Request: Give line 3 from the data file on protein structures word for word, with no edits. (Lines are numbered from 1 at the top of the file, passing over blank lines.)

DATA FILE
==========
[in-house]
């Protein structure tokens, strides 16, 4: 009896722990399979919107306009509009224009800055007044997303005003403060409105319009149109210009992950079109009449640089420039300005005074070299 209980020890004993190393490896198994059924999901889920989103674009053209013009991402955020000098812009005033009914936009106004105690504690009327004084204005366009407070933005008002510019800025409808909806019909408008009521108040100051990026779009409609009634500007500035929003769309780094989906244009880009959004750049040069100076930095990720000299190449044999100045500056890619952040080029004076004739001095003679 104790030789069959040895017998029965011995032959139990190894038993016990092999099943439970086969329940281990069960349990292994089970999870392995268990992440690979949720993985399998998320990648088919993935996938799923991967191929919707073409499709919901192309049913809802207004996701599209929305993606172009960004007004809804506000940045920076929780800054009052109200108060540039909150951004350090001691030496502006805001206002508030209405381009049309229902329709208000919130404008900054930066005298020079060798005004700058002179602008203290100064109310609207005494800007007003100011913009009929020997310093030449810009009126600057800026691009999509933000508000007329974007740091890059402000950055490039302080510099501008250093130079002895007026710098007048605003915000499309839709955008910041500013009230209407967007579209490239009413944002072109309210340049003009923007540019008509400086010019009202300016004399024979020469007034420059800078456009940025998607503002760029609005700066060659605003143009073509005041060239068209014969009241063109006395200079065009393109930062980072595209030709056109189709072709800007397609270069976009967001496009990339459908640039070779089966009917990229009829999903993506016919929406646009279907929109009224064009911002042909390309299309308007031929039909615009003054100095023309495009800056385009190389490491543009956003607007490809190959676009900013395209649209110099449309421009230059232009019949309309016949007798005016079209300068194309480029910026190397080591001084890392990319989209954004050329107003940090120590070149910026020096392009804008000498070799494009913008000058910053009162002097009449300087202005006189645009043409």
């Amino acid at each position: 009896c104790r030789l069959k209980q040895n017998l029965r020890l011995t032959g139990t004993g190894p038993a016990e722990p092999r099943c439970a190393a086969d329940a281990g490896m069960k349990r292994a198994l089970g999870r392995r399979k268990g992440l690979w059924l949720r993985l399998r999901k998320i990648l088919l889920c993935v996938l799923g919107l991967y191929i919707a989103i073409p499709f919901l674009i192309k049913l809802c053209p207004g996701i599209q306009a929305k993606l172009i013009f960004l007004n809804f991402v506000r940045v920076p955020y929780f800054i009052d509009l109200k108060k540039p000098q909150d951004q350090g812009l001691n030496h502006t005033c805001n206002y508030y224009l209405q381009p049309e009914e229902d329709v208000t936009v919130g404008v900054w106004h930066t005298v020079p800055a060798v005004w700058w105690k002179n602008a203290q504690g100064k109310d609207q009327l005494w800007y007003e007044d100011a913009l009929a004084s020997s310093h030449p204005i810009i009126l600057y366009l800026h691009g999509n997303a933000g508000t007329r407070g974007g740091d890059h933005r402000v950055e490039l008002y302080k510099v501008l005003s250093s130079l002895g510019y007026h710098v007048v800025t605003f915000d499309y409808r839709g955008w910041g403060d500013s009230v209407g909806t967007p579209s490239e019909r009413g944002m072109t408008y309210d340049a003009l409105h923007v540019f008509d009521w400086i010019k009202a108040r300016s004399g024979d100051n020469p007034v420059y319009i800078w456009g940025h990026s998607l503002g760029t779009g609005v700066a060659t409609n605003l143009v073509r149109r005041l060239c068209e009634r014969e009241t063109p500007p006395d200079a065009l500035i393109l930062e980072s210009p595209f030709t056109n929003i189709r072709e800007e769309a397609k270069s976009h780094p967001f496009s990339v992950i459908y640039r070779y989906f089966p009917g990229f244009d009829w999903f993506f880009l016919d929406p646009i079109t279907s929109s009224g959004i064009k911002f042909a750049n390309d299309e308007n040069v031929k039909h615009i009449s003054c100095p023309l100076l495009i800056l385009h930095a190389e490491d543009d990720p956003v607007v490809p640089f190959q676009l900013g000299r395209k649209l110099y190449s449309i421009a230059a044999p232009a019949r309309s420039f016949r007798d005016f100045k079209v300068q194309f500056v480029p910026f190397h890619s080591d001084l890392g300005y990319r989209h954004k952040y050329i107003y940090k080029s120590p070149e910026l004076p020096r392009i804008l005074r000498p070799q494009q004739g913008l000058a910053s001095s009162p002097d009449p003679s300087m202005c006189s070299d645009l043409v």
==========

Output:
């Amino acid at each position: 009896c104790r030789l069959k209980q040895n017998l029965r020890l011995t032959g139990t004993g190894p038993a016990e722990p092999r099943c439970a190393a086969d329940a281990g490896m069960k349990r292994a198994l089970g999870r392995r399979k268990g992440l690979w059924l949720r993985l399998r999901k998320i990648l088919l889920c993935v996938l799923g919107l991967y191929i919707a989103i073409p499709f919901l674009i192309k049913l809802c053209p207004g996701i599209q306009a929305k993606l172009i013009f960004l007004n809804f991402v506000r940045v920076p955020y929780f800054i009052d509009l109200k108060k540039p000098q909150d951004q350090g812009l001691n030496h502006t005033c805001n206002y508030y224009l209405q381009p049309e009914e229902d329709v208000t936009v919130g404008v900054w106004h930066t005298v020079p800055a060798v005004w700058w105690k002179n602008a203290q504690g100064k109310d609207q009327l005494w800007y007003e007044d100011a913009l009929a004084s020997s310093h030449p204005i810009i009126l600057y366009l800026h691009g999509n997303a933000g508000t007329r407070g974007g740091d890059h933005r402000v950055e490039l008002y302080k510099v501008l005003s250093s130079l002895g510019y007026h710098v007048v800025t605003f915000d499309y409808r839709g955008w910041g403060d500013s009230v209407g909806t967007p579209s490239e019909r009413g944002m072109t408008y309210d340049a003009l409105h923007v540019f008509d009521w400086i010019k009202a108040r300016s004399g024979d100051n020469p007034v420059y319009i800078w456009g940025h990026s998607l503002g760029t779009g609005v700066a060659t409609n605003l143009v073509r149109r005041l060239c068209e009634r014969e009241t063109p500007p006395d200079a065009l500035i393109l930062e980072s210009p595209f030709t056109n929003i189709r072709e800007e769309a397609k270069s976009h780094p967001f496009s990339v992950i459908y640039r070779y989906f089966p009917g990229f244009d009829w999903f993506f880009l016919d929406p646009i079109t279907s929109s009224g959004i064009k911002f042909a750049n390309d299309e308007n040069v031929k039909h615009i009449s003054c100095p023309l100076l495009i800056l385009h930095a190389e490491d543009d990720p956003v607007v490809p640089f190959q676009l900013g000299r395209k649209l110099y190449s449309i421009a230059a044999p232009a019949r309309s420039f016949r007798d005016f100045k079209v300068q194309f500056v480029p910026f190397h890619s080591d001084l890392g300005y990319r989209h954004k952040y050329i107003y940090k080029s120590p070149e910026l004076p020096r392009i804008l005074r000498p070799q494009q004739g913008l000058a910053s001095s009162p002097d009449p003679s300087m202005c006189s070299d645009l043409v």